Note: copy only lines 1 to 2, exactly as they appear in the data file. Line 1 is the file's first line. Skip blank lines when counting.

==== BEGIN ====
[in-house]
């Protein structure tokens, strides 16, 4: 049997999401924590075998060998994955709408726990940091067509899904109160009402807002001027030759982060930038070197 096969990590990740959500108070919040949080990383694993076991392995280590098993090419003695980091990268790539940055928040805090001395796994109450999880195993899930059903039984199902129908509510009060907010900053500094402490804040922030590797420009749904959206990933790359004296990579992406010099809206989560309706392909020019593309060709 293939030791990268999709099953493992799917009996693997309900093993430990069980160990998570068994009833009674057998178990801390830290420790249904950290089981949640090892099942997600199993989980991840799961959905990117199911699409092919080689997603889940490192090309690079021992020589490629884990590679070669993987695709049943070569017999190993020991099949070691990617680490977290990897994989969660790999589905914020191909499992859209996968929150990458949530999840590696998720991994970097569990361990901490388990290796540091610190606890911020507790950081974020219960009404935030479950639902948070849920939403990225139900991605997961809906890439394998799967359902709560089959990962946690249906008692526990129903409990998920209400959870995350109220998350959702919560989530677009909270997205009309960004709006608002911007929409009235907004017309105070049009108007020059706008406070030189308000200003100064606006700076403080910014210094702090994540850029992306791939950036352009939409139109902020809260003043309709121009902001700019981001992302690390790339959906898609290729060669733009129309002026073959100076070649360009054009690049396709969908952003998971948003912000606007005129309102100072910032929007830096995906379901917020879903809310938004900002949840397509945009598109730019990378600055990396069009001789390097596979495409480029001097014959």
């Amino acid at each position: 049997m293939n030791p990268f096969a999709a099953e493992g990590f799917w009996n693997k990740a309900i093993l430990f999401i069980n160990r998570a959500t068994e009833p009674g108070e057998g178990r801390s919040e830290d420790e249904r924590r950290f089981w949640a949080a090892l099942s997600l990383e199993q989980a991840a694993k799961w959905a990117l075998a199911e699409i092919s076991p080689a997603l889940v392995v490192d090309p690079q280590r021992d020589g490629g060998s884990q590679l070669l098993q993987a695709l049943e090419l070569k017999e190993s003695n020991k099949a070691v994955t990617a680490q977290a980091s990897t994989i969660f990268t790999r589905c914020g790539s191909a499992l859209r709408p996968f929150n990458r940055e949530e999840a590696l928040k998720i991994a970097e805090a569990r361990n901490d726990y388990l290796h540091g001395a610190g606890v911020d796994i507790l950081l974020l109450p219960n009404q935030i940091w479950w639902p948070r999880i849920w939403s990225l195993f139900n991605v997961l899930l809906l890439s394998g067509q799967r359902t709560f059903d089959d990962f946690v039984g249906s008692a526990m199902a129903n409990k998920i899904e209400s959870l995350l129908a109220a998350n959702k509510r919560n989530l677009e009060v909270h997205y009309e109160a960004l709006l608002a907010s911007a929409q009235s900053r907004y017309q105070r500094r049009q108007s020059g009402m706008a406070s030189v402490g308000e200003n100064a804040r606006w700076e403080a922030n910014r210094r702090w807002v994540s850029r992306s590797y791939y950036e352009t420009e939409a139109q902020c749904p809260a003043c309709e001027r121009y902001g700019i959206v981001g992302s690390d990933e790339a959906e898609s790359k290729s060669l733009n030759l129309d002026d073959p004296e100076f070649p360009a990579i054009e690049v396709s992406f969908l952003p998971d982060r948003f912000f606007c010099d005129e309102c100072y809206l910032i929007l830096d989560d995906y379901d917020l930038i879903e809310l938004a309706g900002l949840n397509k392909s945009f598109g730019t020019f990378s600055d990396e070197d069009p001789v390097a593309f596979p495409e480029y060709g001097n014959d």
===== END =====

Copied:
[in-house]
């Protein structure tokens, strides 16, 4: 049997999401924590075998060998994955709408726990940091067509899904109160009402807002001027030759982060930038070197 096969990590990740959500108070919040949080990383694993076991392995280590098993090419003695980091990268790539940055928040805090001395796994109450999880195993899930059903039984199902129908509510009060907010900053500094402490804040922030590797420009749904959206990933790359004296990579992406010099809206989560309706392909020019593309060709 293939030791990268999709099953493992799917009996693997309900093993430990069980160990998570068994009833009674057998178990801390830290420790249904950290089981949640090892099942997600199993989980991840799961959905990117199911699409092919080689997603889940490192090309690079021992020589490629884990590679070669993987695709049943070569017999190993020991099949070691990617680490977290990897994989969660790999589905914020191909499992859209996968929150990458949530999840590696998720991994970097569990361990901490388990290796540091610190606890911020507790950081974020219960009404935030479950639902948070849920939403990225139900991605997961809906890439394998799967359902709560089959990962946690249906008692526990129903409990998920209400959870995350109220998350959702919560989530677009909270997205009309960004709006608002911007929409009235907004017309105070049009108007020059706008406070030189308000200003100064606006700076403080910014210094702090994540850029992306791939950036352009939409139109902020809260003043309709121009902001700019981001992302690390790339959906898609290729060669733009129309002026073959100076070649360009054009690049396709969908952003998971948003912000606007005129309102100072910032929007830096995906379901917020879903809310938004900002949840397509945009598109730019990378600055990396069009001789390097596979495409480029001097014959």